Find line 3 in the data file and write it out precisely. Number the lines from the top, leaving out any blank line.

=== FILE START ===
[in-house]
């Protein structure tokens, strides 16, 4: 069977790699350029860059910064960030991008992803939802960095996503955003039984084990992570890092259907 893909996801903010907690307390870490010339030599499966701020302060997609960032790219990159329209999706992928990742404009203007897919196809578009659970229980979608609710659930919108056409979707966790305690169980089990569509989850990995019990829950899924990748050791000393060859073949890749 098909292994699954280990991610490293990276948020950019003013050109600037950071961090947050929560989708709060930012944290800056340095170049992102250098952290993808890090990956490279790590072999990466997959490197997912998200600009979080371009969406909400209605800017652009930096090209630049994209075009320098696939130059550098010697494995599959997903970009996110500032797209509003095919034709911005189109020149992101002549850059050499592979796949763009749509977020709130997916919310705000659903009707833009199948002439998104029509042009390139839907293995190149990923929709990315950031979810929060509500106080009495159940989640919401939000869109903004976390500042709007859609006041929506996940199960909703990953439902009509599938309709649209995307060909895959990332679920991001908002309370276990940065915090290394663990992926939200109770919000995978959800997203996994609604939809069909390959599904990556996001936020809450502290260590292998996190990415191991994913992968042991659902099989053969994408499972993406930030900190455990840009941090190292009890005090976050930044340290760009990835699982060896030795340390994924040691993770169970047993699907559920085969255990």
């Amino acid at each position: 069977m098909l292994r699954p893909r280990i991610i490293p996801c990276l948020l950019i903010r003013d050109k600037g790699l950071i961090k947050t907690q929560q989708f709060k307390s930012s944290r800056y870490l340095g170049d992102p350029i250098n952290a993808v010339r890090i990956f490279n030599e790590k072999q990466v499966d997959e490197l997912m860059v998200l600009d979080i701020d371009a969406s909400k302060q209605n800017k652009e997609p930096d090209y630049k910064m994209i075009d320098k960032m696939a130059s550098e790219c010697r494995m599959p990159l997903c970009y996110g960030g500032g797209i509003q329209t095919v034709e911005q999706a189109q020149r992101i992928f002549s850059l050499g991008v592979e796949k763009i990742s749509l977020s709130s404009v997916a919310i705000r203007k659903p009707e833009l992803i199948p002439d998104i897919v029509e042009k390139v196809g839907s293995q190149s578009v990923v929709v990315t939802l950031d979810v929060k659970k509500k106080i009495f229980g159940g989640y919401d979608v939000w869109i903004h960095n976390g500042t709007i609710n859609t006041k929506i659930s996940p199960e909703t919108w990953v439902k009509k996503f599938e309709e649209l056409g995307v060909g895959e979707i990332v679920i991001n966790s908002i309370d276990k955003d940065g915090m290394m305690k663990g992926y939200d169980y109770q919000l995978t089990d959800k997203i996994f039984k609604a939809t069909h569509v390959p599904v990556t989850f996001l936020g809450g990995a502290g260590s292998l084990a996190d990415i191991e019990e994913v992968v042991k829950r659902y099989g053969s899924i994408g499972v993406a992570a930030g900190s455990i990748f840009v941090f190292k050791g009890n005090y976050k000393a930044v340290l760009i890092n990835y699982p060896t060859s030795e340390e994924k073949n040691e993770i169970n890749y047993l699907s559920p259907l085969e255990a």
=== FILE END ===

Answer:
């Amino acid at each position: 069977m098909l292994r699954p893909r280990i991610i490293p996801c990276l948020l950019i903010r003013d050109k600037g790699l950071i961090k947050t907690q929560q989708f709060k307390s930012s944290r800056y870490l340095g170049d992102p350029i250098n952290a993808v010339r890090i990956f490279n030599e790590k072999q990466v499966d997959e490197l997912m860059v998200l600009d979080i701020d371009a969406s909400k302060q209605n800017k652009e997609p930096d090209y630049k910064m994209i075009d320098k960032m696939a130059s550098e790219c010697r494995m599959p990159l997903c970009y996110g960030g500032g797209i509003q329209t095919v034709e911005q999706a189109q020149r992101i992928f002549s850059l050499g991008v592979e796949k763009i990742s749509l977020s709130s404009v997916a919310i705000r203007k659903p009707e833009l992803i199948p002439d998104i897919v029509e042009k390139v196809g839907s293995q190149s578009v990923v929709v990315t939802l950031d979810v929060k659970k509500k106080i009495f229980g159940g989640y919401d979608v939000w869109i903004h960095n976390g500042t709007i609710n859609t006041k929506i659930s996940p199960e909703t919108w990953v439902k009509k996503f599938e309709e649209l056409g995307v060909g895959e979707i990332v679920i991001n966790s908002i309370d276990k955003d940065g915090m290394m305690k663990g992926y939200d169980y109770q919000l995978t089990d959800k997203i996994f039984k609604a939809t069909h569509v390959p599904v990556t989850f996001l936020g809450g990995a502290g260590s292998l084990a996190d990415i191991e019990e994913v992968v042991k829950r659902y099989g053969s899924i994408g499972v993406a992570a930030g900190s455990i990748f840009v941090f190292k050791g009890n005090y976050k000393a930044v340290l760009i890092n990835y699982p060896t060859s030795e340390e994924k073949n040691e993770i169970n890749y047993l699907s559920p259907l085969e255990a």